Verdict For Ex-Officer Held Off Until October — (The Times Record)

SSRI Ed note: Police officer on antidepressants takes "up-skirt" photos of female employee, is charged with harassment.

Original article no longer available

The Times Record

Friday, August 3, 2007 9:04 AM CDT


A former Fort Smith police officer will not learn the verdict in his trial held Thursday on a misdemeanor harassment charge until October.

Harold Dean Arter, 48, is charged with misdemeanor harassment in Fort Smith District Court for attempting to take what a prosecutor described as “up-skirt” photographs of a female employee of the Fort Smith Police Department.

The employee testified Thursday that she believed Arter attempted to take the photographs on April 18 and April 30.

In the first incident, the employee testified she was standing next to her desk at work when Arter came up beside her and engaged her in conversation.

As they spoke, she said Arter was playing with a coin that he dropped. When he bent down to get the coin, she testified she felt something graze her leg.

She said she was shocked and didn’t look down initially, but when she did, Arter was returning to an upright position holding his camera-equipped cell phone.

Not positive about what occurred, the employee said she brushed the incident aside.

The employee then testified that on April 30 she was proofreading a document in Arter’s office, at his request.

As she began to describe that incident, the employee broke down on the stand momentarily before resuming her testimony.

She told Acting Judge Glenn Neel that as she read the document, Arter leaned back in his chair and stretched out his arm behind her.

The employee stepped back, and when she did, she said Arter drew his arm back and was holding his cell phone as he put his hand in his lap.

“I felt sick,” she told the court.

The employee then went to her supervisor ­ reporting both incidents ­ which sparked a criminal investigation.

Under cross-examination by Fort Smith attorney Chip Sexton, representing Arter, the employee said she didn’t feel threatened by Arter, he had not physically harmed her and that she did not confront Arter after either incident. She also told Sexton that she could not say with certainty that Arter actually took a picture either time.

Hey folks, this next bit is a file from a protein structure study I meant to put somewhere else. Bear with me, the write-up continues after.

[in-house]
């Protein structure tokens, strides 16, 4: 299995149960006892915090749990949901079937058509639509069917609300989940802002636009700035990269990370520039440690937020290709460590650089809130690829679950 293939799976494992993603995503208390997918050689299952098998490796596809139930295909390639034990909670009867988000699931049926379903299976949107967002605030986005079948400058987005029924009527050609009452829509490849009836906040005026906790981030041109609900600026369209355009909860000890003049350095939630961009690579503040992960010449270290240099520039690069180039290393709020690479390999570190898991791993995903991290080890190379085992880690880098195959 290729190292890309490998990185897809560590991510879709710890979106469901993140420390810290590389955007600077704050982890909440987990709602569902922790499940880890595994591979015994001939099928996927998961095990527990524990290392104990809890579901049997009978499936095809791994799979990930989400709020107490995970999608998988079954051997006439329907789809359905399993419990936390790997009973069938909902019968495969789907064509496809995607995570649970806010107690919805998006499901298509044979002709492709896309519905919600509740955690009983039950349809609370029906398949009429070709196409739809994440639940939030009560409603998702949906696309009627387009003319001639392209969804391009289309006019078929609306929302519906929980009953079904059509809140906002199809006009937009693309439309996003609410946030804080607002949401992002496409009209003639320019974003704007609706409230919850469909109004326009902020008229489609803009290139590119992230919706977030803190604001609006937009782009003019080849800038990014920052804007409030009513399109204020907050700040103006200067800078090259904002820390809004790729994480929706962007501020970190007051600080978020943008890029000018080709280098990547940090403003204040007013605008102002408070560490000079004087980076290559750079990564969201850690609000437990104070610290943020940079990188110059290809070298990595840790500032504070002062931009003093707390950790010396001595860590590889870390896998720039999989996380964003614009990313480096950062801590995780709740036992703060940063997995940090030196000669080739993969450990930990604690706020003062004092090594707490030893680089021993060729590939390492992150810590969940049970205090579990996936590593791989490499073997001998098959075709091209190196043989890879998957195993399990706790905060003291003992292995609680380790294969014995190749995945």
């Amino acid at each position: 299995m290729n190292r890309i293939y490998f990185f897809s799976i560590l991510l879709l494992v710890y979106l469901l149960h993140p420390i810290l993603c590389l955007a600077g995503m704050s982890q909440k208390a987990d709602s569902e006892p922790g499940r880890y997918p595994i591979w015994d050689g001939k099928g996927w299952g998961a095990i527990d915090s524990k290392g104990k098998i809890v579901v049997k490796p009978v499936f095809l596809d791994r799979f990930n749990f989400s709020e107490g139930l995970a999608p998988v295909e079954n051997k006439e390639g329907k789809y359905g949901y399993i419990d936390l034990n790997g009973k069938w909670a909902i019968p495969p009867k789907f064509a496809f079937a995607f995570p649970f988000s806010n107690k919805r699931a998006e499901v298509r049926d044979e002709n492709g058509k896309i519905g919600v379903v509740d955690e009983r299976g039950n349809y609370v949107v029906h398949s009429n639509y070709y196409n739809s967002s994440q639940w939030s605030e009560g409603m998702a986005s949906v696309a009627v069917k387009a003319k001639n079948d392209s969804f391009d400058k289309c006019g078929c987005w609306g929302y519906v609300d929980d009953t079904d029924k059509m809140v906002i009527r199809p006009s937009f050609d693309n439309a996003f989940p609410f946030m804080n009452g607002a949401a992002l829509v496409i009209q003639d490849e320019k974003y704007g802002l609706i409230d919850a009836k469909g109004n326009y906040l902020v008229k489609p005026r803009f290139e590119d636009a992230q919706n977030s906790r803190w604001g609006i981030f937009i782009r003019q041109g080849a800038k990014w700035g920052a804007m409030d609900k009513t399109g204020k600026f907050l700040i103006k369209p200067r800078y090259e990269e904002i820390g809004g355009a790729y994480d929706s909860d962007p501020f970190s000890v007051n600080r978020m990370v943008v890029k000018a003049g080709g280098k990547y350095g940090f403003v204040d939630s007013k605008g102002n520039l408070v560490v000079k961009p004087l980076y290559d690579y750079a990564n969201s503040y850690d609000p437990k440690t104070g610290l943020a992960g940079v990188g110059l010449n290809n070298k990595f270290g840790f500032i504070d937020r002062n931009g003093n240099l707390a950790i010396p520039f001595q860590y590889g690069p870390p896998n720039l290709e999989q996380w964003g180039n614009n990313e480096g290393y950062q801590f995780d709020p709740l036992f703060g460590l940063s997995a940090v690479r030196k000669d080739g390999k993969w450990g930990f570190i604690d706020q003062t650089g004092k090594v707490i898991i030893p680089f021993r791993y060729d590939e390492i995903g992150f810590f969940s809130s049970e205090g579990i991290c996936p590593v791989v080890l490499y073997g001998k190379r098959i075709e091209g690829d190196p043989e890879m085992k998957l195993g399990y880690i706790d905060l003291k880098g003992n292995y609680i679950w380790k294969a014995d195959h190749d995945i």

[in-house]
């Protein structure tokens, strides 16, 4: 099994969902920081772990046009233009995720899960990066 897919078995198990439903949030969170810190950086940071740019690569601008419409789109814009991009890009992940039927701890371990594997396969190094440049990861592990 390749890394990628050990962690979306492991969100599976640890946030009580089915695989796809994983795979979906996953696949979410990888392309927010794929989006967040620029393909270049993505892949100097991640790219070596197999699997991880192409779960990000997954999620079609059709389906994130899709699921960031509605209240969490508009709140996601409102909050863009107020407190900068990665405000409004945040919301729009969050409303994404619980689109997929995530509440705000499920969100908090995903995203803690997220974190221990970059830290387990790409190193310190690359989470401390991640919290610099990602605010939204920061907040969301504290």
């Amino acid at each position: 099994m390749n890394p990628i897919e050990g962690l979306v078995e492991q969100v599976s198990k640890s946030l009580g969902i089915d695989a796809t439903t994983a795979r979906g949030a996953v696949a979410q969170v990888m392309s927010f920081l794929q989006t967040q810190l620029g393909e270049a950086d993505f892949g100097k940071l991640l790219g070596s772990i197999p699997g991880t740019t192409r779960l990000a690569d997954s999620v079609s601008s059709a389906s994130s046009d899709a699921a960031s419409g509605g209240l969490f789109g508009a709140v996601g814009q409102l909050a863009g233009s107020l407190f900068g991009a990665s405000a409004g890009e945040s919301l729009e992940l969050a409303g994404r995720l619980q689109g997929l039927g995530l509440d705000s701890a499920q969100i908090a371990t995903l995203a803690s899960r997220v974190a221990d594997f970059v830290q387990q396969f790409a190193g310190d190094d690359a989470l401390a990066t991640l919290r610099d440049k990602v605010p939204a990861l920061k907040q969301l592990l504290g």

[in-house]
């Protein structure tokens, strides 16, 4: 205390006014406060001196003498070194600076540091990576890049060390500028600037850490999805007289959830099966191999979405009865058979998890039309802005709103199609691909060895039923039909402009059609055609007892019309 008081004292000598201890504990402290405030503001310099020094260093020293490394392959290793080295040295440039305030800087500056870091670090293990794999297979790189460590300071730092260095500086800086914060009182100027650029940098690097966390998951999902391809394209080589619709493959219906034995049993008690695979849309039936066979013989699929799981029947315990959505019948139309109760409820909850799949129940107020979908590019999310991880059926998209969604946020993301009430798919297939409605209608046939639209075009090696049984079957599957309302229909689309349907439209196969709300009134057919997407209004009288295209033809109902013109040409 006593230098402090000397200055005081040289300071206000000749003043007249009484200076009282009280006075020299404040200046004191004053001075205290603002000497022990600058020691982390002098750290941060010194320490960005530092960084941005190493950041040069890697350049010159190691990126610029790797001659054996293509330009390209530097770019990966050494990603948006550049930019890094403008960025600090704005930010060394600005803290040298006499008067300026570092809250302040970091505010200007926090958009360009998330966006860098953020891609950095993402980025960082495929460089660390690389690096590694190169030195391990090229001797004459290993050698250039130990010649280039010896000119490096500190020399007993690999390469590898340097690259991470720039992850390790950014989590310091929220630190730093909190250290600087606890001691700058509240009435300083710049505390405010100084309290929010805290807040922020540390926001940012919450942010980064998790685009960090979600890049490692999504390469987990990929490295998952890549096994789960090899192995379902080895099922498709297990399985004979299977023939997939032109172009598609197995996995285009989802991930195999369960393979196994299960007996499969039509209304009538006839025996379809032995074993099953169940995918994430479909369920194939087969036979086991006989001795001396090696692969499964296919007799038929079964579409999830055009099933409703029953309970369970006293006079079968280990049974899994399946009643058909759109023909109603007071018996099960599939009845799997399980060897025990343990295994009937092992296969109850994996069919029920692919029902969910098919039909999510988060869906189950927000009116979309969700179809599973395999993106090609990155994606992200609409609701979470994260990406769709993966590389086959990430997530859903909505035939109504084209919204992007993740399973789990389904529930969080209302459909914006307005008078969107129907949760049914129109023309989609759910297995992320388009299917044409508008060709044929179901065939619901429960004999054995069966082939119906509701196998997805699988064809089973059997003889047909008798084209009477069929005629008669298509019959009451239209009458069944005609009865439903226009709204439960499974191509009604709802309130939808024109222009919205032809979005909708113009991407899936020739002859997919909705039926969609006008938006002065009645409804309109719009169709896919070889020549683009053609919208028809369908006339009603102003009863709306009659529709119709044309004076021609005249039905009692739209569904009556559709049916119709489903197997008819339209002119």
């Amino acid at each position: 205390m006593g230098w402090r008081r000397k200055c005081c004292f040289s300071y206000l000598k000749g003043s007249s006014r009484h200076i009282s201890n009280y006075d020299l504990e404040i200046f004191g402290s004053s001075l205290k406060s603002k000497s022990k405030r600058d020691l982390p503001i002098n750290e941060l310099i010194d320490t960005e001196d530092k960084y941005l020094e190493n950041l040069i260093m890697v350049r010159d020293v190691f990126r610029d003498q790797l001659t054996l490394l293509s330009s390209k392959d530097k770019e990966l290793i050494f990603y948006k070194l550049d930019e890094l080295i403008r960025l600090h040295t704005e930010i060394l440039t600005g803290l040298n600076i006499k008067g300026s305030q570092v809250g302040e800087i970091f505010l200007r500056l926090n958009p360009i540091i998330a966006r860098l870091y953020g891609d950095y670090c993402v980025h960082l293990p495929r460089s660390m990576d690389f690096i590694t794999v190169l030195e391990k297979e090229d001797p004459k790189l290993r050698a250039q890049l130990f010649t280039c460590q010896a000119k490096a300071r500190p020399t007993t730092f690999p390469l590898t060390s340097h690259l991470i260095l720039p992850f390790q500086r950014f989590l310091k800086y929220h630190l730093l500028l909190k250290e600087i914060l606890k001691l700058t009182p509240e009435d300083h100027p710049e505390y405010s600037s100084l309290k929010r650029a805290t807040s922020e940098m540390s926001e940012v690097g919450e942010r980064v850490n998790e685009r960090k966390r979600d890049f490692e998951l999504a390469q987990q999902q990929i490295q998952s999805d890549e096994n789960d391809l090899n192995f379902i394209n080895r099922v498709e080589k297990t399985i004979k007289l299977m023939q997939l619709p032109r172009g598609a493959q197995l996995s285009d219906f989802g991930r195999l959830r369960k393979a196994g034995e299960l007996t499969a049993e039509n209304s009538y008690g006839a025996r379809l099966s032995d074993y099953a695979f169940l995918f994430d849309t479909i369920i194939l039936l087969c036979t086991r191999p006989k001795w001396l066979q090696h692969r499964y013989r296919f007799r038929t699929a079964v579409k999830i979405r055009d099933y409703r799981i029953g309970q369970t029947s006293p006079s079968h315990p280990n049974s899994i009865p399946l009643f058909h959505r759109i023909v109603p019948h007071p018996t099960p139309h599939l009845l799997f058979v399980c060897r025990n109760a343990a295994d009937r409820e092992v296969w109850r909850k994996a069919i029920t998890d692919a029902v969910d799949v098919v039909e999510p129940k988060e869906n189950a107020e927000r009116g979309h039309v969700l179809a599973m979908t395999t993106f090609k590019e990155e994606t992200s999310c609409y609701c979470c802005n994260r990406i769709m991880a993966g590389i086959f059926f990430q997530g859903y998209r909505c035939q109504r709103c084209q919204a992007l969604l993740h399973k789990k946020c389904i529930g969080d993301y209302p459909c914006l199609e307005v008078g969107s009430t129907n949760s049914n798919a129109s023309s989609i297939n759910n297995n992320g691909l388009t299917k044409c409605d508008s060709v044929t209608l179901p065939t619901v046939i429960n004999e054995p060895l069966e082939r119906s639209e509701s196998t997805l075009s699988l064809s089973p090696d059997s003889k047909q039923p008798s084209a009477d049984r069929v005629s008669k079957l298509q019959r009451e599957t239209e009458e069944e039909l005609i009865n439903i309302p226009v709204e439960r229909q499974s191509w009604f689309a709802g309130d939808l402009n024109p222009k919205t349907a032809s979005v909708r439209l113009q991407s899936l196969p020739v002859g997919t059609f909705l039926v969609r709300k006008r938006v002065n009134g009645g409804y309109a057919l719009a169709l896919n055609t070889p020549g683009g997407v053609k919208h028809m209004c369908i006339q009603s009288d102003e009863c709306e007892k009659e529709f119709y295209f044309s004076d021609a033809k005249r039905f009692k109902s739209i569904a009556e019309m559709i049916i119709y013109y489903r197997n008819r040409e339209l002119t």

Detective Tammy DeMier, one of two Fort Smith detectives who questioned Arter, testified that Arter said he attempted to take a picture of the female employee “from behind” on April 30, but said he was unsuccessful.

When investigators asked to examine his cell phone, DeMier testified, Arter told them he threw it in the Poteau River when he panicked after seeing the employee in a closed-door meeting with a supervisor.

Sexton asked DeMier if Arter offered any excuse for his behavior.

DeMier told the court that Arter told her he was an alcoholic, suffered from depression and was on medication.

Sexton then asked if Arter told her his participation in a S.W.A.T. operation that led to the death of a man led to his drinking and depression. DeMier said he did not.

Capt. Jeff Barrows of the Fort Smith Police, in a telephone interview Thursday, confirmed Arter participated in a forced-entry operation at a Fort Smith apartment complex in October 2004 that led to the death of 61-year-old Nguyen Kien Nguyen.

Arter was not one of the officers who fired at Nguyen when he raised a .22-caliber semiautomatic pistol when the S.W.A.T. team located him inside a closet.

Following DeMier’s testimony, Sexton asked Neel for a directed verdict of not guilty, arguing that the state failed to provide evidence of harassment.

Sexton argued the state was required to show Arter purposefully harassed, alarmed or annoyed the female employee ­ which it failed to prove.

Sebastian County Deputy Prosecutor Cory Johnson told Neel it was common sense that a man would know trying to take an “up-skirt” picture of a woman without permission would cause someone alarm.

Neel denied Sexton’s motion for a directed verdict, and Sexton rested the defense case without offering any evidence or Arter’s taking the stand.

In closing arguments, Sexton and Johnson largely reiterated issues they addressed when the defense requested a directed verdict.

Sexton also argued the case against Arter should be dismissed because the harassment law is unconstitutionally vague.

Instead of immediately rendering a verdict, Neel asked Sexton and Johnson to submit briefs to the court on two issues ­ the constitutionality of the harassment statute and the evidence presented or absent regarding the alleged purposeful conduct of Arter.

Neel said Sexton would have 30 days to submit his brief, Johnson would have 30 days to respond and he would issue a written ruling by the end of October.

Arter, a 17-year veteran of the Fort Smith police department, resigned after being put on administrative leave following his arrest on May 2.

Harassment is a Class A misdemeanor punishable by a sentence of up to one year in the county jail and/or up to a fine of $1,000.